Guns Shouldn't Be Commodities
In America, the only barrier to getting a gun is money. That means mentally sick people can access guns while poor people cannot.
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In the latest episode of America’s gruesome Groundhog Day, last week a Maine resident committed a mass shooting that killed 18 people and injured another 13. As has happened before and will happen again, we’re back to the endless debate over America’s relationship with firearms. The Congressman who represents the district where the shooting occurred has apologized for voting against an assault weapons ban, while right-wingers are playing their favorite tune, calling for looser gun laws so that “good guys with guns” can stop “bad guys with guns.”
The story of the killing has only become more heartbreaking as details emerge. As early as May of this year, the killer’s ex-wife and son had reported to law enforcement that he was experiencing severe paranoia. The police bulletin for patrols responding to his address was amended to read: “USE CAUTION IF RESPONDING. PARANOID BEHAVIOR. 10-15 FIREARMS.” The killer was also an Army reservist, who had been institutionalized over the summer for psychiatric evaluation after telling a psychiatrist he wanted to conduct a mass shooting. And yet, he was still legally allowed to access the firearms used in this crime.
While many will take this incident as an obvious need to strengthen red flag laws and other legislation to ensure mentally unstable persons can’t access firearms, I think that’s only part of the problem. It is my belief, which has only been made more steadfast by this tragic event, that firearms should not be commodities.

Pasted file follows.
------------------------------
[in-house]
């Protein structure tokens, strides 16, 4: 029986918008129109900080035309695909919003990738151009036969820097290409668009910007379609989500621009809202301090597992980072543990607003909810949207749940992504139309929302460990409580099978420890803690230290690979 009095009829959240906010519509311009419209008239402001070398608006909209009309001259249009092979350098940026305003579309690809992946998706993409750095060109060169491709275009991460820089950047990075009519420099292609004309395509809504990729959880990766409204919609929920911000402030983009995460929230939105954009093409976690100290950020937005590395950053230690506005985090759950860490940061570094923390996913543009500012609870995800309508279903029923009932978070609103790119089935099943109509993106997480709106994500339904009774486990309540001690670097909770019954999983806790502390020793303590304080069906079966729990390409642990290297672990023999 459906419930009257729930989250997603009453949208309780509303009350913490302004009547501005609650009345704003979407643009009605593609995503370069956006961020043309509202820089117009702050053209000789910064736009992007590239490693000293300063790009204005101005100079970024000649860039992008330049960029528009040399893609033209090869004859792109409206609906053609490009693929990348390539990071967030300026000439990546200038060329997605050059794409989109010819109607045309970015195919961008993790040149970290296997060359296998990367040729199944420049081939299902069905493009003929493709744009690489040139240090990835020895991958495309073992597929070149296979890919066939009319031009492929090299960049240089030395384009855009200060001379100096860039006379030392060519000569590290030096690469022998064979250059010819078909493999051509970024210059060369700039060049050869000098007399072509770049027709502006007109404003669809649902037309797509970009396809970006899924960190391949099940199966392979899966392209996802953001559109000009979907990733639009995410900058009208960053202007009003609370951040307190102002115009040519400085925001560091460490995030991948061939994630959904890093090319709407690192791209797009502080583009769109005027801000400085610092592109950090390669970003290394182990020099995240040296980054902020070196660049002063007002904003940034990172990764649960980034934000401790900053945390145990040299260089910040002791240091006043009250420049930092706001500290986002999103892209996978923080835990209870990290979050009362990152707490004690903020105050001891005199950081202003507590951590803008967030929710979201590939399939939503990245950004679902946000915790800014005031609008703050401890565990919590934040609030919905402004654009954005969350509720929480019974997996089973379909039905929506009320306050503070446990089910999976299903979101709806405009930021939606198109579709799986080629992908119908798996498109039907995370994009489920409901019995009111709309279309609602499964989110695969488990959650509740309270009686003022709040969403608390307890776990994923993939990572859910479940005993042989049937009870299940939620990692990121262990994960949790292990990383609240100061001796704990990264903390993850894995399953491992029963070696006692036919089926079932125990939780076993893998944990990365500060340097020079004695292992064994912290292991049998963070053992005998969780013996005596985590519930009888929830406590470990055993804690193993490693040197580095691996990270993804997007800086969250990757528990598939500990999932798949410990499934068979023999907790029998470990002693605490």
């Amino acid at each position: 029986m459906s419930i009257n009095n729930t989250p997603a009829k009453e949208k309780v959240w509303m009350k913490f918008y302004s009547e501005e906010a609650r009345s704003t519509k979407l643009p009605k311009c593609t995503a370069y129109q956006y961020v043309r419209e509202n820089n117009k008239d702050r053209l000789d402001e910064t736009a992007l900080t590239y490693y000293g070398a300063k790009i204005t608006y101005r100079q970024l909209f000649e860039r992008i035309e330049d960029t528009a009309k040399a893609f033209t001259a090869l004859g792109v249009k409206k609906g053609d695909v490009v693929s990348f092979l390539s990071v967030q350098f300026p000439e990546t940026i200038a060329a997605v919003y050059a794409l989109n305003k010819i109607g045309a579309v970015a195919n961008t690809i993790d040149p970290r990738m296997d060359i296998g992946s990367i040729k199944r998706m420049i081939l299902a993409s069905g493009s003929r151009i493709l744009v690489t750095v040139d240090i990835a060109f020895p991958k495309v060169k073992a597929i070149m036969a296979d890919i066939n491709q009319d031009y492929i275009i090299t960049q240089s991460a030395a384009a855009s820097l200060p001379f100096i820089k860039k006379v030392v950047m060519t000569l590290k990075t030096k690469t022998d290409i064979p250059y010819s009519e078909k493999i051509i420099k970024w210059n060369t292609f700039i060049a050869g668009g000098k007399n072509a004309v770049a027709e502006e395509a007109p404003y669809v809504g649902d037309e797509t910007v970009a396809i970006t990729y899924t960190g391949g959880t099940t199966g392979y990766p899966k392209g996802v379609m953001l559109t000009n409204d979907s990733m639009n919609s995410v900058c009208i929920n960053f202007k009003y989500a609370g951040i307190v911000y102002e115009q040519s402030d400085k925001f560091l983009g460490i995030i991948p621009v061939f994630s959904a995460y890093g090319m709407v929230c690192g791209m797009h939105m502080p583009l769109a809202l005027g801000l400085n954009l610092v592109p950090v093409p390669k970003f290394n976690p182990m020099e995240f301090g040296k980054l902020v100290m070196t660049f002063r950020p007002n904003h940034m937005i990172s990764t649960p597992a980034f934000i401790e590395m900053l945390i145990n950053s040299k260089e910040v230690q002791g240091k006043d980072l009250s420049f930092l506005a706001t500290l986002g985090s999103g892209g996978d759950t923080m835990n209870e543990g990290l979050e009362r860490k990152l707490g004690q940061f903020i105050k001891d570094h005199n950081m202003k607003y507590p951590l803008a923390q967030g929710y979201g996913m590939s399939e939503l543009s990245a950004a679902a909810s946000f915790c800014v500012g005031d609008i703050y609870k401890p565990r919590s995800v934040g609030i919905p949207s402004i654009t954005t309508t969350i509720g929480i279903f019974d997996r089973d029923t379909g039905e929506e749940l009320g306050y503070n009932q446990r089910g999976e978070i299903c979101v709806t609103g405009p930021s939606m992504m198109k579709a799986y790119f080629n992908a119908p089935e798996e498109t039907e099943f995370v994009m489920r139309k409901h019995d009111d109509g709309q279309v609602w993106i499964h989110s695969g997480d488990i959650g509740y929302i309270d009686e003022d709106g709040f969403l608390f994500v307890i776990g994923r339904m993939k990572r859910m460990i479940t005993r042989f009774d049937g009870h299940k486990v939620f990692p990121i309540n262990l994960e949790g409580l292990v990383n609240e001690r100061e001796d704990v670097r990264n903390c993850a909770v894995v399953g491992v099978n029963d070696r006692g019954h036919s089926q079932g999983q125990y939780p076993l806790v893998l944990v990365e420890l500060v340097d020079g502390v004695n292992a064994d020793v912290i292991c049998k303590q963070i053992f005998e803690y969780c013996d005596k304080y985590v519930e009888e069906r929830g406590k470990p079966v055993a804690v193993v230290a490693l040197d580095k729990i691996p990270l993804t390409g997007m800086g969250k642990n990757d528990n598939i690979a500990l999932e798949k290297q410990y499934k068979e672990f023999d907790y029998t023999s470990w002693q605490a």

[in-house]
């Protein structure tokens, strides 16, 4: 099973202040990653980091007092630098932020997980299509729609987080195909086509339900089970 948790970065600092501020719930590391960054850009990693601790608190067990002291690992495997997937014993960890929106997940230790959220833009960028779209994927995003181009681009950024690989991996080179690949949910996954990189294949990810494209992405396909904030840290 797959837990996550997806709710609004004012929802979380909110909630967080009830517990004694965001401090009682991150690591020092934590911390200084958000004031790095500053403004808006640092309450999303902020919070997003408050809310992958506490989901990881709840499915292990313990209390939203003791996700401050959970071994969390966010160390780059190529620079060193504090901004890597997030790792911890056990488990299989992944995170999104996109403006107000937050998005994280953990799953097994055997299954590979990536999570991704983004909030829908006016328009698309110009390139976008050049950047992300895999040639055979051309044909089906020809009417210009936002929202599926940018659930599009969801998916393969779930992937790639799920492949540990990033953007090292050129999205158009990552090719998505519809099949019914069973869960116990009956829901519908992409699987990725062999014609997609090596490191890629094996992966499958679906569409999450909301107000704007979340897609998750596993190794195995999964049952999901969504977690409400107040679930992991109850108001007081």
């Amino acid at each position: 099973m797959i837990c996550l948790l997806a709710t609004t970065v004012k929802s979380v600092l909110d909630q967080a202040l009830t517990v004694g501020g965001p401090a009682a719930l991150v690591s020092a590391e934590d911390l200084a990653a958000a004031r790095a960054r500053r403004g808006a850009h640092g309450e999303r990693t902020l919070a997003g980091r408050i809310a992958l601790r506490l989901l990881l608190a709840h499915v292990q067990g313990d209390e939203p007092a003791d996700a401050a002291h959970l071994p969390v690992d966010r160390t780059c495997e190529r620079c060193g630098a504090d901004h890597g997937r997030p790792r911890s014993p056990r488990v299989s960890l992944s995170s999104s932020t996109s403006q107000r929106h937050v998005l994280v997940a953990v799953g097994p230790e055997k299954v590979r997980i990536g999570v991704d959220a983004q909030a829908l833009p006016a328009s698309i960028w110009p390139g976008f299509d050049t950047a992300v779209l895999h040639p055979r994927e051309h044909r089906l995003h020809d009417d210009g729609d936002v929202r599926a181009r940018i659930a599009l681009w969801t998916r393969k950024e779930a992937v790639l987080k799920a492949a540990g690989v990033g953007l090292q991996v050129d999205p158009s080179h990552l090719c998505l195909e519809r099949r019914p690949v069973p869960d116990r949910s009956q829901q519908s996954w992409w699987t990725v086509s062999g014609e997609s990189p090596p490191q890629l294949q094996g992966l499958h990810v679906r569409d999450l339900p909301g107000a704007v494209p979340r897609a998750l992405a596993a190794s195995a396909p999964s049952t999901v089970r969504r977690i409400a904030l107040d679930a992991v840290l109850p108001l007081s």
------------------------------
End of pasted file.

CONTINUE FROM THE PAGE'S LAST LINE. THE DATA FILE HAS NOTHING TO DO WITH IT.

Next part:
Whenever discussing potential or existing firearm regulation, I return to two central facts that my proposed solutions need to address:
It is not healthy for society to allow only the police and military to have guns. The history of the United States is one of state violence against disempowered communities. Our police are a de-facto army, equipped with cutting-edge weaponry that, as we saw during the 2020 BLM protests, is likely to be used on social justice movements that threaten the status of police and their capitalist backers. Additionally, there is a long history of state violence against striking workers, such as the 1914 Ludlow Massacre in which state militia killed 21 miners and their family members in Ludlow, CO. Given this history, I find it necessary for the American working class has some means to protect itself against the armed forces of the state.
The American model of guns as commodities is broken, archaic, and causes thousands of unnecessary deaths every year. Not only does America lead the world in gun deaths, but the U.S. gun homicide rate is over 400% higher than the high-income country with the second most gun deaths (Chile). Even more troubling is that American gun violence is surging (measured in both the total number of killings and the rate of gun violence per 100k Americans) while total violent crime plummets.
As gun violence is going up as all violence goes down, that points to something unique about the nature of firearms in America. And, by looking at how our peer nations handle access to firearms, we can see that this uniqueness isn’t a high rate of gun possession, but that guns are readily available commodities.
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